Lessons of a CEO #2 :Fashion Foreword
By Alex, Last updated: 2022-11-01 (originally published on 2016-09-30)
Today’s missives are about startup fashion. The great thing about working in a startup/for yourself/at home/[insert any non-corporate setting] is that you get to decide how to dress. The problem about working in a startup/for yourself/at home/[insert any non-corporate setting] is that you have to decide how to dress.
Now, I went to school in the dark ages when uniforms, in grammar schools at least, were pretty much de rigeur, and my school cursed blessed us with thick woolen uniforms that were a symphony of grey from cap to socks. Uniforms are great because everyone looks awful.
I’m not going to go into what I wore at university so let’s skip forward a few years.
Exit university. Buy 70’s three piece suit from charity shop for first job in city. This was a relic at the time and gave me three years of finger pointing fun.
(No don’t be ridiculous, this isn’t me).
Ignoring the fact that I’m now old enough to have suits that show how old I am (and one day will no doubt be worn as fancy dress with no appreciation for their cutting edge-at-the-time fashion sense), it’s actually difficult to really go too far wrong in a suit. All the better if you can be bothered wearing a tie.
The worst that the corporate world can throw at you is ‘smart casual’ – which for those of you young enough to be CEO of a startup – is approximately defined as ‘wear your work suit but take off your tie before you arrive for drinks, as opposed to after you have started drinking when you will want to put it on your head’.
And then suddenly you work for a startup. You’re responsible for:
- Business development (that’s a fancy way of saying your startup needs to sell something – see my future post on how this differs enormously from ‘collaboration’ which is startup for, we won’t buy what you sell but you can buy us coffee),
- Going to cool startuppy events like RISE,
- Working with coders and engineers,
- Working with salespeople, and
- Presenting to VCs… the list goes on.
And the reason this is on my mind this week, switching job roles, as we do every day at a startup – means changing clothes – and each change is a constant reminder of how totally cool it actually is to be living in this world of startups. So my rundown this week so far:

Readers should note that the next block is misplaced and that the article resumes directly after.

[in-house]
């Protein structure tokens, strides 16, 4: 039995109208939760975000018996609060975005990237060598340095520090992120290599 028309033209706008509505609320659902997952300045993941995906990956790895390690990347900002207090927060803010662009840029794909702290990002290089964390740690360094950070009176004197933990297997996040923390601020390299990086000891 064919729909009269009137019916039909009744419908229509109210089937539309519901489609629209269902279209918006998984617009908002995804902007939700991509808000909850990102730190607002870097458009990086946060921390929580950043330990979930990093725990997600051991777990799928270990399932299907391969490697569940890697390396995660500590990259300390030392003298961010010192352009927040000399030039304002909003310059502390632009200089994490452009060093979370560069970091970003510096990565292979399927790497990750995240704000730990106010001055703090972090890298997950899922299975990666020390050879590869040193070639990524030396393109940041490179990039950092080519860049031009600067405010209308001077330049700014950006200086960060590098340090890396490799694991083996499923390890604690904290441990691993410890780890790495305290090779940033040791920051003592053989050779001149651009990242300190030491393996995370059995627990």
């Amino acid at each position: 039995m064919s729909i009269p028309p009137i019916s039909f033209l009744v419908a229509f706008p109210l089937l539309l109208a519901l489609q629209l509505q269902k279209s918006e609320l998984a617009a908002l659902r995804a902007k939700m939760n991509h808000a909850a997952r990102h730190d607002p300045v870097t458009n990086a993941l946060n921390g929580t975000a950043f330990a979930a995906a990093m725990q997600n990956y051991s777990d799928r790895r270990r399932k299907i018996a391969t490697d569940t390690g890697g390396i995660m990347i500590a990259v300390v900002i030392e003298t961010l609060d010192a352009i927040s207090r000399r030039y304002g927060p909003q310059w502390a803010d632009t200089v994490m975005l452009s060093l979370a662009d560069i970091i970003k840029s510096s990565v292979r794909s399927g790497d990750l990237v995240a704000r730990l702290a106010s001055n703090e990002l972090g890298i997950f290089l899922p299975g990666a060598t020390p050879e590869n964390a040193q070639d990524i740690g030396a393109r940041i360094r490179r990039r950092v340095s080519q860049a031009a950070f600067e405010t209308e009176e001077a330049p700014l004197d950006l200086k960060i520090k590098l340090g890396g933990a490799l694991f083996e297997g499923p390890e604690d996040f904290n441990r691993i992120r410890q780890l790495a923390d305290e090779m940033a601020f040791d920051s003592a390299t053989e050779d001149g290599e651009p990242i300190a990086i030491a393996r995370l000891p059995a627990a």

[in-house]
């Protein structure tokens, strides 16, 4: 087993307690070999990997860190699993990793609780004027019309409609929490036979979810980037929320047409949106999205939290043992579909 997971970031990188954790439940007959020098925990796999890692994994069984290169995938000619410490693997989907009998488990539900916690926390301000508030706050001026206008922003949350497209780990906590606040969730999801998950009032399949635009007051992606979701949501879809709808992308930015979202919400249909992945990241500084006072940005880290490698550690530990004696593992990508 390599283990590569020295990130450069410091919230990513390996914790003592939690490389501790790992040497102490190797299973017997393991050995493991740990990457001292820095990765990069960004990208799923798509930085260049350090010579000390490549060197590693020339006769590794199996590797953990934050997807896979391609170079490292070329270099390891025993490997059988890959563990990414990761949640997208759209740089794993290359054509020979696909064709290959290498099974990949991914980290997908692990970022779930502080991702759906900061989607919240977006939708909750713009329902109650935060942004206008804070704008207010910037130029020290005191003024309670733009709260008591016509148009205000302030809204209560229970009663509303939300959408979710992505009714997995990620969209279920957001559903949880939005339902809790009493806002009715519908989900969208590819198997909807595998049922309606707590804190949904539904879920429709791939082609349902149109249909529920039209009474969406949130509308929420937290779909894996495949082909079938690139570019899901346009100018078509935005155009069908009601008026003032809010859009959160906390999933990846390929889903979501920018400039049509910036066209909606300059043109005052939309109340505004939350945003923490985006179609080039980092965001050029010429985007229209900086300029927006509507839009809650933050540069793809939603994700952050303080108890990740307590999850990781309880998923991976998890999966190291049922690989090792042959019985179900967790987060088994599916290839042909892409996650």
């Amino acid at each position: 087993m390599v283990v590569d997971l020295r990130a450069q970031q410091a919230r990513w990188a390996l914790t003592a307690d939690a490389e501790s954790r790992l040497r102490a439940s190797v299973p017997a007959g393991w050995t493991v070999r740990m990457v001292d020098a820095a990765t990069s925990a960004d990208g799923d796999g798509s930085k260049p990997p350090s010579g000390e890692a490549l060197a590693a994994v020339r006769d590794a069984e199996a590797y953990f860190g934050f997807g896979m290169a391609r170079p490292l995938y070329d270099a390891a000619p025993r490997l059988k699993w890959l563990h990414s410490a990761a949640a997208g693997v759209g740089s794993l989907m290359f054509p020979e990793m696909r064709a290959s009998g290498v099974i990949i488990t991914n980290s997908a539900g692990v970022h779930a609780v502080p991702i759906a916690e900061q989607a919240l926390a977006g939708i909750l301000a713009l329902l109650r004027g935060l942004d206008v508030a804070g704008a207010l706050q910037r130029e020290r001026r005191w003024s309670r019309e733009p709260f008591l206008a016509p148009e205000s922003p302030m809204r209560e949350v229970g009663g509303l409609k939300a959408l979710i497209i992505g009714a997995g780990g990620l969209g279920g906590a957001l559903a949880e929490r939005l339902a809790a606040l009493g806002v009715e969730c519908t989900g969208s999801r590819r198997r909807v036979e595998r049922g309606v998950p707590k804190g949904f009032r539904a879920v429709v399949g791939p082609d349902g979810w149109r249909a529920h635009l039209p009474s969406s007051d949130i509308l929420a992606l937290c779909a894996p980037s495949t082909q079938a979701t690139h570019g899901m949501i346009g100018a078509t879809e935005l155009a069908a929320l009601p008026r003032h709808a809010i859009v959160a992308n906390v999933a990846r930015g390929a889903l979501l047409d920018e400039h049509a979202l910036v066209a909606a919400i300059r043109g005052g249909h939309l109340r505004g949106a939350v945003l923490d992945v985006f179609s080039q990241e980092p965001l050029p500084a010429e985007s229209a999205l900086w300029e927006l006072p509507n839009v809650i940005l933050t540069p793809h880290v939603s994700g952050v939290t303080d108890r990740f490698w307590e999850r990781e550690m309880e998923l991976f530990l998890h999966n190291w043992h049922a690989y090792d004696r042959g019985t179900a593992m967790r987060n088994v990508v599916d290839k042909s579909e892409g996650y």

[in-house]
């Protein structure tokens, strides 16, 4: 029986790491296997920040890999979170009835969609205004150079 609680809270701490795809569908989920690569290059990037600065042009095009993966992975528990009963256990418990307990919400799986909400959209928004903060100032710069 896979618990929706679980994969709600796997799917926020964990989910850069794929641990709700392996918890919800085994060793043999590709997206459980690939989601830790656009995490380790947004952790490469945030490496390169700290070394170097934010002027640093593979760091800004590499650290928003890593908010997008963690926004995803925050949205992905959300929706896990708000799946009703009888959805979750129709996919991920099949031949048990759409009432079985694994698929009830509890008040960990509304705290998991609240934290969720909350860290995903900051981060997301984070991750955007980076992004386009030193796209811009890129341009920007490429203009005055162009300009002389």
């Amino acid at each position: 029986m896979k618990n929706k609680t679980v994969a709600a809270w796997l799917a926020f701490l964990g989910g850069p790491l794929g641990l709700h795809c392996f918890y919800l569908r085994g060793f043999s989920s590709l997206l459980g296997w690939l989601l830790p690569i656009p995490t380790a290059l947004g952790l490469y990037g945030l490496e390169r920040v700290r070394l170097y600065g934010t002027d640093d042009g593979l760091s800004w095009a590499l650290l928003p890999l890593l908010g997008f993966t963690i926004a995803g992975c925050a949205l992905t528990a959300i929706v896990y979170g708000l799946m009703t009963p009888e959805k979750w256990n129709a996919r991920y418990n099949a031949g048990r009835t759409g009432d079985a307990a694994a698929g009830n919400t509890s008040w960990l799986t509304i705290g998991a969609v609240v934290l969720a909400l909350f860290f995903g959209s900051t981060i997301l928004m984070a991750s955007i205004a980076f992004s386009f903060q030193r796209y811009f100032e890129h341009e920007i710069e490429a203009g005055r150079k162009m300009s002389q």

Sunday (I wasn’t working – it was my first daughter’s birthday party. She’s 7, not 3. Keep up or see my previous post on the importance of attending your children’s birthday parties). I am the one dressed in a space suit slash cardboard robot:
Monday – I meet Chris (our Head of Legal) in the hallway. Like a pair of startup henchmen we are both dressed in the Zegal-important meetings-to go to-uniform. This is to the startup world, what the pin stripe and bowler hat was to 80s London. Startup men readers out there, be sure you have your jacket and jeans outfit picked out before you incorporate your company.
(A model more handsome than Chris or I)
Tuesday – As I’m working with the coding team today, I decide to wear flipflops and a hoodie. The cliché is not lost on our CTO who looks more sad for me than amused.
Wednesday – We are pitching a mega law firm today so I make some small effort.
(A startup CEO yesterday preparing his sales pitch)
Thursday – And today we are hitting a startup event so of course it is the obligatory jeans, Zegal t-shirt and jacket. All startups jobs should come with the warning that the employee will be expected to wear a black t-shirt with their company’s logo blazoned across it soon after they start and often. Men like me should also have been warned that it is imperative to look good in it.
Well I can’t be good at everything.
Also read: Lessons of a CEO: Nr.1 – Lessons I’ve learnt
CEO of Zegal